John Herschel, General Catalogue: GC 3049.
GC 3049 = h 1312 = M88.
RA 12h 24m 54.5s, NPD 74d 48' 26.9" (1860.0). [Right Ascension and North Polar Distance]
B; vL; vmE; p od D neb... 8 observations by W. & J. Herschel.
Bright; very large; very much extended; preceding of a double nebula.

[the following of WH's double nebula is non-existent H II.118 = GC 3050, given at RA 12:24:+, NPD=74:48:- (1860.0) in GC, described as F; S; f of D neb - faint; small; following of a double nebula - with the remark "(not observed by h [JH])"]

[Memoirs of the Royal Astronomical Society, Vol. XXXVI (36)]
[Drawing on Plate IV, Fig. 20]

[Dr. H.C. Vogel: Positionsbestimmungen von Nebelflecken und Sternhaufen zwischen +9d 30' und +15d 30' Decl. Leipzig, 1876]
[Drawing on Plate I, Fig. 9]

Dreyer (1877)
GC 3049, h. 1312 [M 88]. Drawings in Lassell, Plate IV, Fig. 20, and in Vogel, Plate I, Fig. 9.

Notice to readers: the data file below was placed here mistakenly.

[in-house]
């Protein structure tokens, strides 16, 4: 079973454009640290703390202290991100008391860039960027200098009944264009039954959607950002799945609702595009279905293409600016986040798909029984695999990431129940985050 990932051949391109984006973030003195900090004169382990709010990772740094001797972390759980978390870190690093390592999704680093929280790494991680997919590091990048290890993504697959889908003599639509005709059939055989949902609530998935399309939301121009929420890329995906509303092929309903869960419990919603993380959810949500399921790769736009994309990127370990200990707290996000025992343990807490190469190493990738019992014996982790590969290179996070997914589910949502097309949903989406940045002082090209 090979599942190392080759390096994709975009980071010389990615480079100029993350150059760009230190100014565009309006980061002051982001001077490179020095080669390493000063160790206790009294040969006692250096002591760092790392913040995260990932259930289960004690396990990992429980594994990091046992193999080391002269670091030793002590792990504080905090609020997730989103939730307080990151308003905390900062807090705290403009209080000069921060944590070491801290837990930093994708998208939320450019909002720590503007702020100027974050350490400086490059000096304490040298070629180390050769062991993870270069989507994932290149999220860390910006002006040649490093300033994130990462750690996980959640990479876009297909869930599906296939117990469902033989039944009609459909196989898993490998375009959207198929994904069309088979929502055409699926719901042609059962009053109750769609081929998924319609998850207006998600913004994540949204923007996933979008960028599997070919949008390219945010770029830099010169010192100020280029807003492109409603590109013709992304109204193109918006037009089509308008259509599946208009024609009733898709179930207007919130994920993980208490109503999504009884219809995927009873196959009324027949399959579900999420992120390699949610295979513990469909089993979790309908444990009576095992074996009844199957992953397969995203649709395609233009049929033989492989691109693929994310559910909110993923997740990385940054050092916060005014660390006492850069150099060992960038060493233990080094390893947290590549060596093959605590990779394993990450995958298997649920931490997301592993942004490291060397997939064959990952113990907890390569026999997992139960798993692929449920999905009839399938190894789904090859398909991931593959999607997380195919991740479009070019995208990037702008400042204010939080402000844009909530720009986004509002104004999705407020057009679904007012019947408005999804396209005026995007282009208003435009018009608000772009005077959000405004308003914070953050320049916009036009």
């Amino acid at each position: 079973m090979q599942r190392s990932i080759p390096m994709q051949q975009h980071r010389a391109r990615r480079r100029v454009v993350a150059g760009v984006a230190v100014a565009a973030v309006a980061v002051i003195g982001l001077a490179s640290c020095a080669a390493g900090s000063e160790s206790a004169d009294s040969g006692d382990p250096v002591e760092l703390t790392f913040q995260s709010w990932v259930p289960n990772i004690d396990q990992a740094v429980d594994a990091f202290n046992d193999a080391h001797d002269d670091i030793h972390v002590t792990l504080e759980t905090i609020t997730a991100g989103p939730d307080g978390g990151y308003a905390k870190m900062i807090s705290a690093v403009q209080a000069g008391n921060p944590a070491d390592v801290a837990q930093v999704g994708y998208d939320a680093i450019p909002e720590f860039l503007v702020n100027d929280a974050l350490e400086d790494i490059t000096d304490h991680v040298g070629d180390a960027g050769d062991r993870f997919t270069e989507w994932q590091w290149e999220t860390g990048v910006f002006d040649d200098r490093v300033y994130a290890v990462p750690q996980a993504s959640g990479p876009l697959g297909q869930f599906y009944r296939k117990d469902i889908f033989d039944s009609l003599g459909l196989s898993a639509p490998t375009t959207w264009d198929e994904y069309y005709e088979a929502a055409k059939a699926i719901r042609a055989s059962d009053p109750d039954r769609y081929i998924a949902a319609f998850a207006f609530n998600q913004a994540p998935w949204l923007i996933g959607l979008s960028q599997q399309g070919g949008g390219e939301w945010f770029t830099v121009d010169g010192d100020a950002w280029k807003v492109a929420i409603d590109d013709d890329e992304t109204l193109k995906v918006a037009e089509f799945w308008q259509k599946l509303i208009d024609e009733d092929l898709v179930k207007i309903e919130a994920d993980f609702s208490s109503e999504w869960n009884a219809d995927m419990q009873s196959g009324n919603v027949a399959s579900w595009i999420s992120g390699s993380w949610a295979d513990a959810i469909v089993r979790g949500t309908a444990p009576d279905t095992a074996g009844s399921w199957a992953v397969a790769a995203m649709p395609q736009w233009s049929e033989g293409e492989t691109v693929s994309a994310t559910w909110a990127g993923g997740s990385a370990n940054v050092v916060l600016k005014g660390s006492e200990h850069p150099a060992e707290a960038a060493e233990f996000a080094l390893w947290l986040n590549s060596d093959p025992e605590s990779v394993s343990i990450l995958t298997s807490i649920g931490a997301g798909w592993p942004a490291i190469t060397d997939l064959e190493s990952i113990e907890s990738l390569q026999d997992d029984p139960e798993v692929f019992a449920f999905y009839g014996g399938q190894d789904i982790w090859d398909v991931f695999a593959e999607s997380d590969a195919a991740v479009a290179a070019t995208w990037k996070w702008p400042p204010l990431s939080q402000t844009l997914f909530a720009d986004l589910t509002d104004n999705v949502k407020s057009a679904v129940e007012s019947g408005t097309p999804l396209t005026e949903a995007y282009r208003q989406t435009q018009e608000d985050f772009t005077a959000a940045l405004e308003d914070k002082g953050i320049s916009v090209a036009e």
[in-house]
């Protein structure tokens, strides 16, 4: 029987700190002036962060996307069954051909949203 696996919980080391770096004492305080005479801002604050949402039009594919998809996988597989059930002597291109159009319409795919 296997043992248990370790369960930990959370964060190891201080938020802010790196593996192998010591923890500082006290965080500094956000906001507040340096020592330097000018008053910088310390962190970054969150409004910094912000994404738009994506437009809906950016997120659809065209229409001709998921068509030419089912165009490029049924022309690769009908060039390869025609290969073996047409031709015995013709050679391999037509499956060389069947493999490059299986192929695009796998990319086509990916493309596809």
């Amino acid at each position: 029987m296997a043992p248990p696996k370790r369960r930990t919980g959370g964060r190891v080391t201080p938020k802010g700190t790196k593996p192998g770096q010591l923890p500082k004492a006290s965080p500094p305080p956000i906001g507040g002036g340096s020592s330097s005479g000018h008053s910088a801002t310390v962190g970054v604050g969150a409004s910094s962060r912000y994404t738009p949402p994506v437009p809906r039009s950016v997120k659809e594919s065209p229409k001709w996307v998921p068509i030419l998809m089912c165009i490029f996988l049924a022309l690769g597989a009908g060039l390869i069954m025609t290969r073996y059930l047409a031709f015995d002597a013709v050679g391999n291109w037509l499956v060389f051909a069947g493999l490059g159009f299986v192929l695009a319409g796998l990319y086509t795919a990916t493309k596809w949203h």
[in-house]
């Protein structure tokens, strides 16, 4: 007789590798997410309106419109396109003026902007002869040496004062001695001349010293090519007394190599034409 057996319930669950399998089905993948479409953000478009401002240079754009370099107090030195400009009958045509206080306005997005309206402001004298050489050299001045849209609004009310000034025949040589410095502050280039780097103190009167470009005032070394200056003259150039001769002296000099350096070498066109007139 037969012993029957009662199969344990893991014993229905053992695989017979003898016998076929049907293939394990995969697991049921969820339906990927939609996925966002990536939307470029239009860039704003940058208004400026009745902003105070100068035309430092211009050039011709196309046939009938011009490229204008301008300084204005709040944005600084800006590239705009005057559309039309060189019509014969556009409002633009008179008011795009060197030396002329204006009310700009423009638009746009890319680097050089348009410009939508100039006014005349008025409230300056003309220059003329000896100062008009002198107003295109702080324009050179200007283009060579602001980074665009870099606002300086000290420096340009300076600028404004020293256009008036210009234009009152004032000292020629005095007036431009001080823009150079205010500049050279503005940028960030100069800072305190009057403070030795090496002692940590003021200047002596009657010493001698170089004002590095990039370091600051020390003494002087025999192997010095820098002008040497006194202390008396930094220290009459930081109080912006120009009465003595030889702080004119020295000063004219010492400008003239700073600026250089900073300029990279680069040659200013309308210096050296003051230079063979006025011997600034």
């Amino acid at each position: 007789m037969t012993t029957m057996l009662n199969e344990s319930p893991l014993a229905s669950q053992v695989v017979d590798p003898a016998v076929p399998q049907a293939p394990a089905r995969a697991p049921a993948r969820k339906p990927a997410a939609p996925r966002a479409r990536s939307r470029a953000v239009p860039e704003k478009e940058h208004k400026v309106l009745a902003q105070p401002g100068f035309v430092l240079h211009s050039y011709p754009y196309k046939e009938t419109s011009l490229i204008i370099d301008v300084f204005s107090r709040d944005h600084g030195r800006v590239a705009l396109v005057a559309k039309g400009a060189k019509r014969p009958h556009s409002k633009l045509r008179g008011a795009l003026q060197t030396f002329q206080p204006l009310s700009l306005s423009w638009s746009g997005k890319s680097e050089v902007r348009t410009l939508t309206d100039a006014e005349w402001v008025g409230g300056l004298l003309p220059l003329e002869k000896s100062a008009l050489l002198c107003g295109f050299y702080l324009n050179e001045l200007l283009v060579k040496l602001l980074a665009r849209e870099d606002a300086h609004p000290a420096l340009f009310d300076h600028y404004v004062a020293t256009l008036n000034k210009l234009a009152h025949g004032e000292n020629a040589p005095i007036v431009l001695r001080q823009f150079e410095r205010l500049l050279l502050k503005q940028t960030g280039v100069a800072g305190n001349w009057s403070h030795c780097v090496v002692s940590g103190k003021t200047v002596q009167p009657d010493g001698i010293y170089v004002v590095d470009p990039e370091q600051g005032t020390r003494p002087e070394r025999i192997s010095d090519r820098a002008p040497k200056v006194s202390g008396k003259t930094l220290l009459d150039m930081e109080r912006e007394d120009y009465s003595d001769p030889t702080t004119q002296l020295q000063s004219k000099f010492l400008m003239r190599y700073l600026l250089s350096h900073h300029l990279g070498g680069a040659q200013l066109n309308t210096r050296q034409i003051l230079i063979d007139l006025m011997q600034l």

Dreyer: NGC 4501.
NGC 4501 = GC 3049 = h 1312; M 88.
RA 12h 24m 55s, NPD 74d 48.2' (1860.0). [Right Ascension and North Polar Distance]
B, vL, vmE; = M88
Bright, very large, very much extended (elongated).
Remark: 4501. [H] II.118, "just following M 88," has been left out, as nobody after H [William Herschel] has seen any neb[ula] f[ollowing] M 88.
Figures in Lass 2 [Lassell, Memoirs R.A.S. xol. xxxvi], plate IV, fig. 20; Vogel ["Positionsbestimmungen der Nebelflecken und Sternhaufen zw. +9d 30' und +15d 30' Decl. (Leipziger Beob. Band I)"], plate I, fig. 9; Ld R [Observations of Nebulae and Clusters at Birr Castle, 1748-78 (Transactions Royal Dublin Society, vol. ii, 1880)], plate III.

[Descriptions of 762 Nebulae ans Clusters photographed with the Crossley Reflector. Publ. Lick Obs., No. 13, Part I, p. 9-42]
NGC 4501, RA=12:26.9, Dec=+14:58. [Publ. Lick Obs.] Vol. VIII, Plate 37. A bright, beautiful spiral 5'x2.5' in p.a. 140deg. Bright, elongated nuclear region, including a bright, almost stellar nucleus. The whorls are rather close, and show numerous condensations. 17 s.n.
  • Observing Reports for M88 (IAAC Netastrocatalog)

    Hartmut Frommert
    Christine Kronberg

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    Last Modification: February 20, 2005